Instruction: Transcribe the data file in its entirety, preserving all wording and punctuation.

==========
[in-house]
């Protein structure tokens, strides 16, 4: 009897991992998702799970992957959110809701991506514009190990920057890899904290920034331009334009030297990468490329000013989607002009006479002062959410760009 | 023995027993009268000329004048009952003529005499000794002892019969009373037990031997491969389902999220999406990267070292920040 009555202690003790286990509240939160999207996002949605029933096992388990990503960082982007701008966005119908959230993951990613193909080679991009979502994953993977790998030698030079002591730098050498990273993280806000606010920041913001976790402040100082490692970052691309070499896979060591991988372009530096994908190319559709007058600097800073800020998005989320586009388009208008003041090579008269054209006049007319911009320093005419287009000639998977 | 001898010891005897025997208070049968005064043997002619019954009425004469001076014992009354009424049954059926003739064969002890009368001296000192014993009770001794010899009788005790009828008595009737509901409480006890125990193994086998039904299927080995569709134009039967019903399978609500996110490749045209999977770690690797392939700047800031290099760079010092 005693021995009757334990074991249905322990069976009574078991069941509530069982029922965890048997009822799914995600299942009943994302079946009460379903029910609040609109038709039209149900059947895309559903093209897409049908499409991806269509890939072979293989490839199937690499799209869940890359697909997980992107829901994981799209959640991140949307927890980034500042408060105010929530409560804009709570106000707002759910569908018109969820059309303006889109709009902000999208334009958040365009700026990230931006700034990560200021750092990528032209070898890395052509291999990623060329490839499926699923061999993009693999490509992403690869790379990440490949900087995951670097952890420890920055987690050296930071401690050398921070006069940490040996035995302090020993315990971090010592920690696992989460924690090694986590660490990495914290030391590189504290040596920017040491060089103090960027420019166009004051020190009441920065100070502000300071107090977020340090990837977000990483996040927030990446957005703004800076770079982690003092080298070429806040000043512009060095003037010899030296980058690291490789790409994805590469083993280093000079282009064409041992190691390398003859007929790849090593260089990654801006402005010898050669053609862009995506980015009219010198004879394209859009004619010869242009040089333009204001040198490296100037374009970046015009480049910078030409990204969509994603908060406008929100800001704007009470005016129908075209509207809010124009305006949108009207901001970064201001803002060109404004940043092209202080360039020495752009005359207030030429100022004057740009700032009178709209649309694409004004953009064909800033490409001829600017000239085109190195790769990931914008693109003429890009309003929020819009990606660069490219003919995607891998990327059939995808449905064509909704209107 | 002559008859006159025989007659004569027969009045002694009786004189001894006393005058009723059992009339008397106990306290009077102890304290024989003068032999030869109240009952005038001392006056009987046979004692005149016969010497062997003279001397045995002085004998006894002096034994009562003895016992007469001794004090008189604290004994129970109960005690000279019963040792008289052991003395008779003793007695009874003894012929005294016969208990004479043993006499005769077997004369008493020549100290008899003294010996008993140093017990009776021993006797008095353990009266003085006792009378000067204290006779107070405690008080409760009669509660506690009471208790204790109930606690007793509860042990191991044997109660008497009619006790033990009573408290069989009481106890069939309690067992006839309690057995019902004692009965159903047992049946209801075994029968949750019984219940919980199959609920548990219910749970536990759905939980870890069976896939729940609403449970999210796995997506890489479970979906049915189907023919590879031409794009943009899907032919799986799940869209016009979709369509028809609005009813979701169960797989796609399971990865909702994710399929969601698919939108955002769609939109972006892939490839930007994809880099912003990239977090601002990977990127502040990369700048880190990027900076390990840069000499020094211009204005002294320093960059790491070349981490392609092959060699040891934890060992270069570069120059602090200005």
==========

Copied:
[in-house]
């Protein structure tokens, strides 16, 4: 009897991992998702799970992957959110809701991506514009190990920057890899904290920034331009334009030297990468490329000013989607002009006479002062959410760009 | 023995027993009268000329004048009952003529005499000794002892019969009373037990031997491969389902999220999406990267070292920040 009555202690003790286990509240939160999207996002949605029933096992388990990503960082982007701008966005119908959230993951990613193909080679991009979502994953993977790998030698030079002591730098050498990273993280806000606010920041913001976790402040100082490692970052691309070499896979060591991988372009530096994908190319559709007058600097800073800020998005989320586009388009208008003041090579008269054209006049007319911009320093005419287009000639998977 | 001898010891005897025997208070049968005064043997002619019954009425004469001076014992009354009424049954059926003739064969002890009368001296000192014993009770001794010899009788005790009828008595009737509901409480006890125990193994086998039904299927080995569709134009039967019903399978609500996110490749045209999977770690690797392939700047800031290099760079010092 005693021995009757334990074991249905322990069976009574078991069941509530069982029922965890048997009822799914995600299942009943994302079946009460379903029910609040609109038709039209149900059947895309559903093209897409049908499409991806269509890939072979293989490839199937690499799209869940890359697909997980992107829901994981799209959640991140949307927890980034500042408060105010929530409560804009709570106000707002759910569908018109969820059309303006889109709009902000999208334009958040365009700026990230931006700034990560200021750092990528032209070898890395052509291999990623060329490839499926699923061999993009693999490509992403690869790379990440490949900087995951670097952890420890920055987690050296930071401690050398921070006069940490040996035995302090020993315990971090010592920690696992989460924690090694986590660490990495914290030391590189504290040596920017040491060089103090960027420019166009004051020190009441920065100070502000300071107090977020340090990837977000990483996040927030990446957005703004800076770079982690003092080298070429806040000043512009060095003037010899030296980058690291490789790409994805590469083993280093000079282009064409041992190691390398003859007929790849090593260089990654801006402005010898050669053609862009995506980015009219010198004879394209859009004619010869242009040089333009204001040198490296100037374009970046015009480049910078030409990204969509994603908060406008929100800001704007009470005016129908075209509207809010124009305006949108009207901001970064201001803002060109404004940043092209202080360039020495752009005359207030030429100022004057740009700032009178709209649309694409004004953009064909800033490409001829600017000239085109190195790769990931914008693109003429890009309003929020819009990606660069490219003919995607891998990327059939995808449905064509909704209107 | 002559008859006159025989007659004569027969009045002694009786004189001894006393005058009723059992009339008397106990306290009077102890304290024989003068032999030869109240009952005038001392006056009987046979004692005149016969010497062997003279001397045995002085004998006894002096034994009562003895016992007469001794004090008189604290004994129970109960005690000279019963040792008289052991003395008779003793007695009874003894012929005294016969208990004479043993006499005769077997004369008493020549100290008899003294010996008993140093017990009776021993006797008095353990009266003085006792009378000067204290006779107070405690008080409760009669509660506690009471208790204790109930606690007793509860042990191991044997109660008497009619006790033990009573408290069989009481106890069939309690067992006839309690057995019902004692009965159903047992049946209801075994029968949750019984219940919980199959609920548990219910749970536990759905939980870890069976896939729940609403449970999210796995997506890489479970979906049915189907023919590879031409794009943009899907032919799986799940869209016009979709369509028809609005009813979701169960797989796609399971990865909702994710399929969601698919939108955002769609939109972006892939490839930007994809880099912003990239977090601002990977990127502040990369700048880190990027900076390990840069000499020094211009204005002294320093960059790491070349981490392609092959060699040891934890060992270069570069120059602090200005």